Monday, January 12, 2015
The New York Times looked closely at those numbers and reported: “Those who married in the 2000s are so far divorcing at even lower rates. If current trends continue, nearly two-thirds of marriages will never involve a divorce, according to data from Justin Wolfers, a University of Michigan economist (who also contributes to The Upshot).”
This means we need to update how we think of marriage. It’s no longer accurate to casually proclaim that 50 percent of marriages end in divorce.
Whelan says there are many factors contributing to lower divorce rates. People are getting married later in life, which often means they are more financially stable. Birth control reduces the chance of surprise babies. But there is also a diverging trend in marriage, she says.
“It turns into the marriage ‘haves’ and ‘have nots’,” she says. “On the one hand we have educated people who are marrying at [high rates].”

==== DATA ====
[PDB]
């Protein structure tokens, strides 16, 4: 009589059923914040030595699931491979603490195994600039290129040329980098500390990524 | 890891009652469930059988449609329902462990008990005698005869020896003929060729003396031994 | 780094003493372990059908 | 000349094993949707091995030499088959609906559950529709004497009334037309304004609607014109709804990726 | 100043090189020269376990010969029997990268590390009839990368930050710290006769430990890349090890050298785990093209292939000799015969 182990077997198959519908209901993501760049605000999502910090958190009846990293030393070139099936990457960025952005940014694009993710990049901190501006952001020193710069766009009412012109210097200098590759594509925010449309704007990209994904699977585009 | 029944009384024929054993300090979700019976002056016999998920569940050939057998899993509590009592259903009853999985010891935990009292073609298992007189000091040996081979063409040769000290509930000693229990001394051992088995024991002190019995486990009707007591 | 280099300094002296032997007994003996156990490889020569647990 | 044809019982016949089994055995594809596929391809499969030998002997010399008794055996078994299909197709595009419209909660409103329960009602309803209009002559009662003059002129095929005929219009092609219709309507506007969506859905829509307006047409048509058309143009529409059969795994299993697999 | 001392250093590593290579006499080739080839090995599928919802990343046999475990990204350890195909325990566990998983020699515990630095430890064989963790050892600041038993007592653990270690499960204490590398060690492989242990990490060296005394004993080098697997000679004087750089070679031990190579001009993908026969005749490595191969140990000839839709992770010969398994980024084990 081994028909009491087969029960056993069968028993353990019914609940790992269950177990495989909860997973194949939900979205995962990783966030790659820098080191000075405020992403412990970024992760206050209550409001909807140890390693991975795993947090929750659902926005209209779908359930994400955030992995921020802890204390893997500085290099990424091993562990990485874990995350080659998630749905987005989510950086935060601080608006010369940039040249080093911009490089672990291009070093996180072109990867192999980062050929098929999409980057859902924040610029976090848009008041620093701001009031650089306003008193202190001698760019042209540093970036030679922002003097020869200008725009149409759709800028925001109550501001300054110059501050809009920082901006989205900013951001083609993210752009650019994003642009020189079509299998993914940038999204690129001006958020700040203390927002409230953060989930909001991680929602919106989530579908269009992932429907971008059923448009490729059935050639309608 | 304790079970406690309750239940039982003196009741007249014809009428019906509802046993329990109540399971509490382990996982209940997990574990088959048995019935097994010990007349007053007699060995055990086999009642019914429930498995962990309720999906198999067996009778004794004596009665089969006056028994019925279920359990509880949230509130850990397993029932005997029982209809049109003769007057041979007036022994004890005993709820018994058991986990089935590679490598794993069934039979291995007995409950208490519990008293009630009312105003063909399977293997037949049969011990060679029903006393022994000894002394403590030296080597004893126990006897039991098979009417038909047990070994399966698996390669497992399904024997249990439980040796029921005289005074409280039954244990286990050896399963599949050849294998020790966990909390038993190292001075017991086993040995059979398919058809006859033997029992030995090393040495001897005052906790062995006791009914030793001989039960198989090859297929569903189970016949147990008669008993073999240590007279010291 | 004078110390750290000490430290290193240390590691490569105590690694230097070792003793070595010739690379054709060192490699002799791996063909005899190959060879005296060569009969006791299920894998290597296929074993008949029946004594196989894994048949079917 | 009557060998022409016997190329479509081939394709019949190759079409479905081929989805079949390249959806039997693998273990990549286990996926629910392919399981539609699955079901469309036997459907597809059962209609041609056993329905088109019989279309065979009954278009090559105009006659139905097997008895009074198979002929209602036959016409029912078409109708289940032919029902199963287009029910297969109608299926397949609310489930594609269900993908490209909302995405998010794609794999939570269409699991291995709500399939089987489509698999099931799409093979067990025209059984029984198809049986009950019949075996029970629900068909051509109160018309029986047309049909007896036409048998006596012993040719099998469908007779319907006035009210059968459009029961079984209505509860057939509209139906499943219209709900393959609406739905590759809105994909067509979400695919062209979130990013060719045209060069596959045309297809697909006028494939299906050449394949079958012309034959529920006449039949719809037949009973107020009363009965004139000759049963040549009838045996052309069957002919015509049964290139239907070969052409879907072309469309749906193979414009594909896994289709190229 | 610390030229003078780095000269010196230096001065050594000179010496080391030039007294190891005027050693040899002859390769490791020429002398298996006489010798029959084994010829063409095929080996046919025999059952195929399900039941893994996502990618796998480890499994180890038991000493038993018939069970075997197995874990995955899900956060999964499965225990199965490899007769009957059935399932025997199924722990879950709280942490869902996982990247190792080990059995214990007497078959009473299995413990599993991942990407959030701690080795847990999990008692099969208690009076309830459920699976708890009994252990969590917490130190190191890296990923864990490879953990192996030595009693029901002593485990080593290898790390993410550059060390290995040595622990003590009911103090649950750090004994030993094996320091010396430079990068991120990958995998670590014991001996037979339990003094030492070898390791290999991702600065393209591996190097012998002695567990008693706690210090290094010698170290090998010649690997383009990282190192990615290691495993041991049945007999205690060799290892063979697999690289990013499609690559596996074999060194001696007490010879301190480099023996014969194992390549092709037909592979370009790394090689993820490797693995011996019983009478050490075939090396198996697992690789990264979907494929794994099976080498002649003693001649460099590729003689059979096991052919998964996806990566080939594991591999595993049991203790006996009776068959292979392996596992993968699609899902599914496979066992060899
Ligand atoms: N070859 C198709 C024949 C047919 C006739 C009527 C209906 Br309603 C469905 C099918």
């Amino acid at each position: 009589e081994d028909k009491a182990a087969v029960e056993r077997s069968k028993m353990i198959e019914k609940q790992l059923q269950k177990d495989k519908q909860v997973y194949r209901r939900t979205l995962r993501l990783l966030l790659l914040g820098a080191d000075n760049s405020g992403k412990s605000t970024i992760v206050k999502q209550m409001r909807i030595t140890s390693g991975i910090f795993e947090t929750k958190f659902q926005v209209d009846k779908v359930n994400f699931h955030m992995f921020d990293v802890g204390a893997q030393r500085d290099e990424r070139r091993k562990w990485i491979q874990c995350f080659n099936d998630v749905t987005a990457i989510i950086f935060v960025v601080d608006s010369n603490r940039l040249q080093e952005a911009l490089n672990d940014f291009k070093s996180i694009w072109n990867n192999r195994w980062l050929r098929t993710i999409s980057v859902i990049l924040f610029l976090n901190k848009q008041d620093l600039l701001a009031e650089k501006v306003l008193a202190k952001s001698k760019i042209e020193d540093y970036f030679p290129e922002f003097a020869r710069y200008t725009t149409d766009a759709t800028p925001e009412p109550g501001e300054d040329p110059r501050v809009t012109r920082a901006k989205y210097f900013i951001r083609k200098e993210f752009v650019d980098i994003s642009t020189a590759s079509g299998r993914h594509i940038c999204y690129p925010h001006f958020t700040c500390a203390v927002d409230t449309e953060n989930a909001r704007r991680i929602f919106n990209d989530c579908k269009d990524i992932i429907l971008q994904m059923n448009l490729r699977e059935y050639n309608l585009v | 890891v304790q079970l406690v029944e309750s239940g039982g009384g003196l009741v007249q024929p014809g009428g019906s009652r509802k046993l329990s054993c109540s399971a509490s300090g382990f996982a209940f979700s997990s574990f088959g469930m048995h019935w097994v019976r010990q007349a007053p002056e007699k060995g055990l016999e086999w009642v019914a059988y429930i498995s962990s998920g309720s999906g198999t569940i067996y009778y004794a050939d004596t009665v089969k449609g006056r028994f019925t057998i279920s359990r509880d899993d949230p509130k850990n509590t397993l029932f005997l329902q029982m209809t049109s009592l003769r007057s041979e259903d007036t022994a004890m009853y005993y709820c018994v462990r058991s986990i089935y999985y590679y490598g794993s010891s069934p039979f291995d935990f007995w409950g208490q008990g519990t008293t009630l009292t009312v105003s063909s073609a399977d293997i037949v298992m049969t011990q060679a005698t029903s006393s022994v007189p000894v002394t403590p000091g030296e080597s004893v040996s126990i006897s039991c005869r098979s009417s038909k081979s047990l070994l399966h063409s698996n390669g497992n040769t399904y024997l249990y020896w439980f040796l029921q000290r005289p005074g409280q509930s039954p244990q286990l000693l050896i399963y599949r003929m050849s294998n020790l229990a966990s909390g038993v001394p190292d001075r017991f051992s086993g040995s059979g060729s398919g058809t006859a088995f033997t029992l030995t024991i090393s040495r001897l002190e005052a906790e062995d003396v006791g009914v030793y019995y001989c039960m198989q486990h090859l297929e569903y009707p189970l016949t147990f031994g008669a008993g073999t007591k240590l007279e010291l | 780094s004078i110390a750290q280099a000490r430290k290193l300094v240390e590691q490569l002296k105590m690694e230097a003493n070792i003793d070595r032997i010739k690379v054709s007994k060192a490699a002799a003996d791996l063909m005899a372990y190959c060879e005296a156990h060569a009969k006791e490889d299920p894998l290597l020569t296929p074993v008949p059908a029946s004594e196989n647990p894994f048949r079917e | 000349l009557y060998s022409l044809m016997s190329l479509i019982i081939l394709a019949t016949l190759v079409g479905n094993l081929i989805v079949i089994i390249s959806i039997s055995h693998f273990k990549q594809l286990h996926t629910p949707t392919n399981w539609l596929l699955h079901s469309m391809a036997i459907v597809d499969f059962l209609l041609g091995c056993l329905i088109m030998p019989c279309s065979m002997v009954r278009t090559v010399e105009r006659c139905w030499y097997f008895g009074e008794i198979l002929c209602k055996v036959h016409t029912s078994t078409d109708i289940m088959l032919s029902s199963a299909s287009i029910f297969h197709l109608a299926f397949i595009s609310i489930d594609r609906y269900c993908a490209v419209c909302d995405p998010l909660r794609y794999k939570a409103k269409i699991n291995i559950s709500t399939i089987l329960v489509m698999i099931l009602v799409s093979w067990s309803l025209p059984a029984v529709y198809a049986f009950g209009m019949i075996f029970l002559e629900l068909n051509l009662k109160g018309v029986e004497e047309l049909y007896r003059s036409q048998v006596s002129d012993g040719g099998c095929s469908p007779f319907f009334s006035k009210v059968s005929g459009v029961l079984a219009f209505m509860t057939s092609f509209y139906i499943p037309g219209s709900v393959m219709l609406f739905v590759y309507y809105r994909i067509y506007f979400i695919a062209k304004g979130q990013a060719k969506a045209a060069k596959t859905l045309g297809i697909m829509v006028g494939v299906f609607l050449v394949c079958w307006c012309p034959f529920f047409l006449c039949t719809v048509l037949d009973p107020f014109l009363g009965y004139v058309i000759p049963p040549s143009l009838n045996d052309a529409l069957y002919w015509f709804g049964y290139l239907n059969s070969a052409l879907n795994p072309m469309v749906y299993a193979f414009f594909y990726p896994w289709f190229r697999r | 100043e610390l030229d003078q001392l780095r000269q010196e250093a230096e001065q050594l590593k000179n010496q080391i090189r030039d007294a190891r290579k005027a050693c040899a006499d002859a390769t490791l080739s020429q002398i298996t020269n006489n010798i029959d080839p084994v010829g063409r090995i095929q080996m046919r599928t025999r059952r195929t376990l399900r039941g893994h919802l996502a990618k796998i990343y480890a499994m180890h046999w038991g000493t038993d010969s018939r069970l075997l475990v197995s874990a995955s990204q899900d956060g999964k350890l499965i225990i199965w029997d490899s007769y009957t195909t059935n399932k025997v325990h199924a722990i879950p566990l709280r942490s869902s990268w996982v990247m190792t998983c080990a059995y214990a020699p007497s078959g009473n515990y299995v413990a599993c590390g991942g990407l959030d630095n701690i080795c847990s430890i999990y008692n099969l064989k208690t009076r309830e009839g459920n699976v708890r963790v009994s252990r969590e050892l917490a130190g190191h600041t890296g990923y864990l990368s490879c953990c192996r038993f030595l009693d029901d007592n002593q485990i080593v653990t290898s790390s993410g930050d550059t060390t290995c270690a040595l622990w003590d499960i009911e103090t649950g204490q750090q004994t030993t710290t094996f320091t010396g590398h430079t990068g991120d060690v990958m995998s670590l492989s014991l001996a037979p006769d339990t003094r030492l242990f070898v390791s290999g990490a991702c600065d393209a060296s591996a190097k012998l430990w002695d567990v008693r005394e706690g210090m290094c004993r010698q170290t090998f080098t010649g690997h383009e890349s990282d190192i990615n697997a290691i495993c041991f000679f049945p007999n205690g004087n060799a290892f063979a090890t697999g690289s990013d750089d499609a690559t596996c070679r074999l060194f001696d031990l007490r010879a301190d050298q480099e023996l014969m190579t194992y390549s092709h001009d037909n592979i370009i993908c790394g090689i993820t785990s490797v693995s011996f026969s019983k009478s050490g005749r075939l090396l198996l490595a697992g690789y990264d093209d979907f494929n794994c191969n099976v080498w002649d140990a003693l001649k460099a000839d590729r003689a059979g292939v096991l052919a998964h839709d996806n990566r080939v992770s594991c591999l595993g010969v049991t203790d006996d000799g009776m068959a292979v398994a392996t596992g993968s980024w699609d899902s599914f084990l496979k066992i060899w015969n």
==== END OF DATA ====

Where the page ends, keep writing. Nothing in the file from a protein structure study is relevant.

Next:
But, on the other hand: “If you are less educated and affluent you are more likely to cohabitate," says Whelan. Not that this means an end to marriage.
“Fewer lower-income folks, I believe, are getting married now than in the past,” she says. Marriage used to be something everyone did regardless of class. Now that living together seems less shocking, some people have less incentive to tie the knot. And some women don’t see the economic advantage to marrying and simply don’t.
When cohabitating couples break up, which can be just as disruptive as divorce, these numbers don’t make it into the divorce rates.
Read more here.